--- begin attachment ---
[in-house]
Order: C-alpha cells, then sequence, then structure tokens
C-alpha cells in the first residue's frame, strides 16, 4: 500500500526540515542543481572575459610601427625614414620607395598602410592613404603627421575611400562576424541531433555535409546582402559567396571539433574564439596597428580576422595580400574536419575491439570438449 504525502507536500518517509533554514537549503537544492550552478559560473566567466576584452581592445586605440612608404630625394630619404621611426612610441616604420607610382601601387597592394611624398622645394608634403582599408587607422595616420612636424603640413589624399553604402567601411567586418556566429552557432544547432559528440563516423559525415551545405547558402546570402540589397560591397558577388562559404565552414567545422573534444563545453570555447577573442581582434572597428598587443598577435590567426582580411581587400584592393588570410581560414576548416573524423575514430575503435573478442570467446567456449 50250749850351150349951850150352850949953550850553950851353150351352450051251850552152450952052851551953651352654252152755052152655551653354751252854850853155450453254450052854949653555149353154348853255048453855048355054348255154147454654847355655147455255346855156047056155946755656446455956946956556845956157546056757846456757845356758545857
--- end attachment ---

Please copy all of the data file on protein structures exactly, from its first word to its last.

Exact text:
[in-house]
Order: C-alpha cells, then sequence, then structure tokens
C-alpha cells in the first residue's frame, strides 16, 4: 500500500526540515542543481572575459610601427625614414620607395598602410592613404603627421575611400562576424541531433555535409546582402559567396571539433574564439596597428580576422595580400574536419575491439570438449 504525502507536500518517509533554514537549503537544492550552478559560473566567466576584452581592445586605440612608404630625394630619404621611426612610441616604420607610382601601387597592394611624398622645394608634403582599408587607422595616420612636424603640413589624399553604402567601411567586418556566429552557432544547432559528440563516423559525415551545405547558402546570402540589397560591397558577388562559404565552414567545422573534444563545453570555447577573442581582434572597428598587443598577435590567426582580411581587400584592393588570410581560414576548416573524423575514430575503435573478442570467446567456449 50250749850351150349951850150352850949953550850553950851353150351352450051251850552152450952052851551953651352654252152755052152655551653354751252854850853155450453254450052854949653555149353154348853255048453855048355054348255154147454654847355655147455255346855156047056155946755656446455956946956556845956157546056757846456757845356758545857